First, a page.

Coatesville, March 23, 2017 — At Sen. Andy Dinniman’s request, the Senate Democratic Policy Committee today held a hearing on vocational and job training opportunities for people with disabilities.
“This hearing is aimed at giving local participants, advocates and providers input on the numerous changes to Community Participation Support services,” Dinniman said. “Hopefully, shedding light on how some of these program changes could impact people with disabilities obtaining fulfilling jobs will help shape and improve ongoing program revisions.”
Sen. Lisa Boscola (D-Northampton/Lehigh), who chairs the committee, added, “Ultimately, we all want the same thing. We all want to give people with disabilities training and access to good and fulfilling jobs. If it takes sheltered workshops, training opportunities, and specialized accommodations, then so be it. Providing opportunities for inclusiveness in the workplace benefits all of us – and we should do everything we can to encourage that.”
The hearing was held at Handi-Crafters, Inc., one of the largest employment and disability-focused support service programs in Southeast Pennsylvania.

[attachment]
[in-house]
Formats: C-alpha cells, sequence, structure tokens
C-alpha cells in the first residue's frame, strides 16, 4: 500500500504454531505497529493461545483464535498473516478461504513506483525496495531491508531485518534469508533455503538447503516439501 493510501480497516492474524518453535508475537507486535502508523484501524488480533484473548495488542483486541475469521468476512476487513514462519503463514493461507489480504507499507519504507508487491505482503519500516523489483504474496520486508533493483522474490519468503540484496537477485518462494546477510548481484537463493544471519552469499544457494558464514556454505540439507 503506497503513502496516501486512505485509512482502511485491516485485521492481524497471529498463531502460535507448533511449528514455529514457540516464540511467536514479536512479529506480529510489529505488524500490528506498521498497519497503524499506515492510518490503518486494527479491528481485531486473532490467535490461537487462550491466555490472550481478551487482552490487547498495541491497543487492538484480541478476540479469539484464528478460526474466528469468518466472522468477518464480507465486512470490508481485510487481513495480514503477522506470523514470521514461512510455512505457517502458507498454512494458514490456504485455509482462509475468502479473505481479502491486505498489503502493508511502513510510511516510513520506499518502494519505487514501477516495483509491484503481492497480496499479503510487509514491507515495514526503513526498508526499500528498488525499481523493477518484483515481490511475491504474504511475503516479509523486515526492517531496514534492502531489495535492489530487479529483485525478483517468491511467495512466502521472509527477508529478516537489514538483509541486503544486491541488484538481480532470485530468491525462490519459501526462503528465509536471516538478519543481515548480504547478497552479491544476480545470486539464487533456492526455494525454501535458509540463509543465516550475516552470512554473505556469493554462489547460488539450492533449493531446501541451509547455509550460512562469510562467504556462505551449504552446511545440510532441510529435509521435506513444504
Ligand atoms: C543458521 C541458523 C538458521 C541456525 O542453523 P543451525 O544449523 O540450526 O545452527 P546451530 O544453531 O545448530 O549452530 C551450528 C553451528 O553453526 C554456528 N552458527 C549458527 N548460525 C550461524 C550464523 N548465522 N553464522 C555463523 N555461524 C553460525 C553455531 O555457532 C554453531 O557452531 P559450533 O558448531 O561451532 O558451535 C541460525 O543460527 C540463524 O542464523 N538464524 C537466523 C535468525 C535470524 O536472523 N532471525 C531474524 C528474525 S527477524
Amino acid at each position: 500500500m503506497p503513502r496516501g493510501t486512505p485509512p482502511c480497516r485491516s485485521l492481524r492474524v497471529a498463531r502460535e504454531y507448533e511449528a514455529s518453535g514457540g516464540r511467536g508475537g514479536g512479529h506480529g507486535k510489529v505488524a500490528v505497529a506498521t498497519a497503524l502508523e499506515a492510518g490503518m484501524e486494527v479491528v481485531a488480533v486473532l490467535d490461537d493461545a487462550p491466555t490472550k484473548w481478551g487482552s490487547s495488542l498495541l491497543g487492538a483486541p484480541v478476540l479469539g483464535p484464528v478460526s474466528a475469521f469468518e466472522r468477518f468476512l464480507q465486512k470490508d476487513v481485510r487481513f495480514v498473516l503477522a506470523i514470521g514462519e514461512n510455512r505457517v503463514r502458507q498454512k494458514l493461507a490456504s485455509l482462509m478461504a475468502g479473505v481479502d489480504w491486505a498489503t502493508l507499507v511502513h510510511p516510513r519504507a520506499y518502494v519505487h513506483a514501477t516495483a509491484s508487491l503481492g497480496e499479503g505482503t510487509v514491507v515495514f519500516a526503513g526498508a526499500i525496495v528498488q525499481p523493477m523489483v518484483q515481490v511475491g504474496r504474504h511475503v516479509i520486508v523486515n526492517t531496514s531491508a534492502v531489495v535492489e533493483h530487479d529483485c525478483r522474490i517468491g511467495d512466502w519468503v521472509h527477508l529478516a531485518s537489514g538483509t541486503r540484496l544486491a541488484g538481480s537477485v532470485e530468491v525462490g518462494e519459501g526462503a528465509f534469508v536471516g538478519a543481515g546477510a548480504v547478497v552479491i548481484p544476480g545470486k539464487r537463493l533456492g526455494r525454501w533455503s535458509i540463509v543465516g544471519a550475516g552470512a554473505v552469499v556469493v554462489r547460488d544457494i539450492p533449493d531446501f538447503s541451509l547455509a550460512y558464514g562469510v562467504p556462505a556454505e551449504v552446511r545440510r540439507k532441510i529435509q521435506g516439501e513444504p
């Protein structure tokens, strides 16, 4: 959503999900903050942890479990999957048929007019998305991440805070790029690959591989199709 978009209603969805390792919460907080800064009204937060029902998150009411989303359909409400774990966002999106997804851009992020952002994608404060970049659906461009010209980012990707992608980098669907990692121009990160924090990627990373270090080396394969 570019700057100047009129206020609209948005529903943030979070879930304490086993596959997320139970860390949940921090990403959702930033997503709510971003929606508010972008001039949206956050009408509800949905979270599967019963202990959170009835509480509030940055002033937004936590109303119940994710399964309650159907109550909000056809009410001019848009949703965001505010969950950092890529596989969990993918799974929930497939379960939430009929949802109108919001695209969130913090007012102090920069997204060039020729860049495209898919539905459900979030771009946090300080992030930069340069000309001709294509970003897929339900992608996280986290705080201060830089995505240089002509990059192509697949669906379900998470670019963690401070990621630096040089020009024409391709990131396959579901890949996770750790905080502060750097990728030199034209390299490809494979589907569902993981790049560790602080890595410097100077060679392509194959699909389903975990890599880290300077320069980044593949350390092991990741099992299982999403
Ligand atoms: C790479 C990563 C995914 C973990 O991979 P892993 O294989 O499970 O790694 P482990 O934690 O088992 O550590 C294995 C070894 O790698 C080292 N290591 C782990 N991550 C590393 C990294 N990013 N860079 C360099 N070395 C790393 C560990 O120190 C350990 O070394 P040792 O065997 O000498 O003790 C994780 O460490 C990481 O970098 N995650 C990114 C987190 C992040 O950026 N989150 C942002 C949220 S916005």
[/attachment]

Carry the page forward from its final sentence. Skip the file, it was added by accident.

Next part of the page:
“Today’s hearing shed light on just how important these workshops and vocational programs are for people with disabilities and their families,” Dinniman said. “Hopefully, we can continue to work together to ensure that new rules and revisions, no matter how well-intentioned, do not have a negative impact on such opportunities. After all, facilities like Handi-Crafters represent a tremendous and invaluable asset both our community and to the individuals and families that need them the most.”
The state Department of Human Resources’ Office of Developmental Programs (ODP) recently revised proposed changes to its Community Services Support services. While the changes provide choice and flexibility for people with disabilities, many advocates still fear that the changes would ultimately limit so-called sheltered workshops and limit those with disabilities from training and existing job opportunities.
A sheltered workshop is defined as a supervised workplace for physically disabled or mentally handicapped adults. Critics claim the workshops can exclude people with disabilities from full community interaction.
Some of the current proposed changes would require – with certain exceptions – 25 percent time in the community as opposed to a facility setting; calculate time in the community on a monthly basis; limit size of existing facility to 150 participants by 2019 (25 participants for new workshops); and mandate certain staff qualifications.
Nancy Thaler, deputy secretary at the Pennsylvania Department of Human Services’ Office of Developmental Programs, explained that the changes were proposed in order to ensure that more individuals were engaging in community activity and to hold on to more than $140 million in federal funds to maintain services. It stirred a great deal of opposition, Thaler said.